the various places for civil, social, and economic justice, it was not just dr. king, martin luther king jr., and black people. there were whites. there were people of various ethnicities there. the reality is it is about justice for everyone. and that is what encouraged and inspired me in those years that i would go and have the marches, and even before that, when it was a holiday in the state of michigan but not throughout the country. i just believe that he really represented the fabric of what this country and the constitution talks about. and i just think that, you know
, we can't just talk about it. we have to be about it. i think that -- don't think that i am perfect. i am not even going to take that. i am not. no one is. but as christians, we try to be. i am just saying. we all are working on trying to do the best we can do. but he represented to me that effort, that plight. i think that everywhere throughout the nation should close down and reflect and find out how and what they can do to make this country better, greater, stronger, more united. i think that is what we need to do. get beyond this color thing. [laughter] tavis: tell me anything you want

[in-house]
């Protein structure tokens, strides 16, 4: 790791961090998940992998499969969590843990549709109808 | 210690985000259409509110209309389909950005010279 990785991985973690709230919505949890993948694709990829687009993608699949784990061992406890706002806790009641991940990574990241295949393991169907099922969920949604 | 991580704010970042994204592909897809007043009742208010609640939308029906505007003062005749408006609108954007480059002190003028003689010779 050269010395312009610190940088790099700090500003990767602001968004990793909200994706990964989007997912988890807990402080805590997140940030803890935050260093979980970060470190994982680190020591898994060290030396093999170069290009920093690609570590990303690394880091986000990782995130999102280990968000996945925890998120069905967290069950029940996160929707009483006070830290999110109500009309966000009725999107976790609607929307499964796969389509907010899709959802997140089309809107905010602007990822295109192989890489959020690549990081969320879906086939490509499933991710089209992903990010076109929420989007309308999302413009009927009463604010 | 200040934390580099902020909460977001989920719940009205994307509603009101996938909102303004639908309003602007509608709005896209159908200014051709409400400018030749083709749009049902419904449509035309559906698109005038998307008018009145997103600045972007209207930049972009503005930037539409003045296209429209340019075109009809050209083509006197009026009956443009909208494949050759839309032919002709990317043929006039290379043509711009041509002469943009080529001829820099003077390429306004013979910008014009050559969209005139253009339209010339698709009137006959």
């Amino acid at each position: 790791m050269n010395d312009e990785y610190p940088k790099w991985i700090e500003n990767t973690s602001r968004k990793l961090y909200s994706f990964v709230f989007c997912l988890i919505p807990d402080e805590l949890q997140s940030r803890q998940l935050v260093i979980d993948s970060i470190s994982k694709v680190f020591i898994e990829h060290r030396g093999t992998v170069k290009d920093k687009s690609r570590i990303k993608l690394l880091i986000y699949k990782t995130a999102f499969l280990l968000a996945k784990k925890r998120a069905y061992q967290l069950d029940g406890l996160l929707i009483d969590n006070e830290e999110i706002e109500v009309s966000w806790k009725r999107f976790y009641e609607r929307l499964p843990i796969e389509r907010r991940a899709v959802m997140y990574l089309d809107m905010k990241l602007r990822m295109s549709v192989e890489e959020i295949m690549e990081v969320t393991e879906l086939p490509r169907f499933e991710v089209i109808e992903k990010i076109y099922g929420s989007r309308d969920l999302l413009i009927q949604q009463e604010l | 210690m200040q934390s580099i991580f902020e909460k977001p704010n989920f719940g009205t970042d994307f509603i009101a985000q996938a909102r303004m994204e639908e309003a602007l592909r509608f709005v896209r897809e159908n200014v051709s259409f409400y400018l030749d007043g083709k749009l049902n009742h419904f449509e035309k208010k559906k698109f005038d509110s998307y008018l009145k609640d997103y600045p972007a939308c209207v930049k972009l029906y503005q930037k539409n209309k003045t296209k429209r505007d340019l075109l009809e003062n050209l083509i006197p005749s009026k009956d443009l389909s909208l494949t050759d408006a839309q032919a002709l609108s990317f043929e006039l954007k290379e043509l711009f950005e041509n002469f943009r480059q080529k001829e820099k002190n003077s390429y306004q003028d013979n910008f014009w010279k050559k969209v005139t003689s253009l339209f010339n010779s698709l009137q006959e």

to tell me about the song, at the "happy birthday" song. you wrote the song. we first heard it in connection with celebrating dr. king's birthday and the holiday. now you cannot get three negro's together and know where on somebody's birthday without singing "happy birthday" the stevie wonder why. >> why are you saying just negros? [laughter] tavis: how did that come to you? >> is not just for african american people. it is for everyone. i am happy that everyone sings it. the way i came up with it is i tavis: you had a dream? >> i had a dream. i wrote a song. [laughter]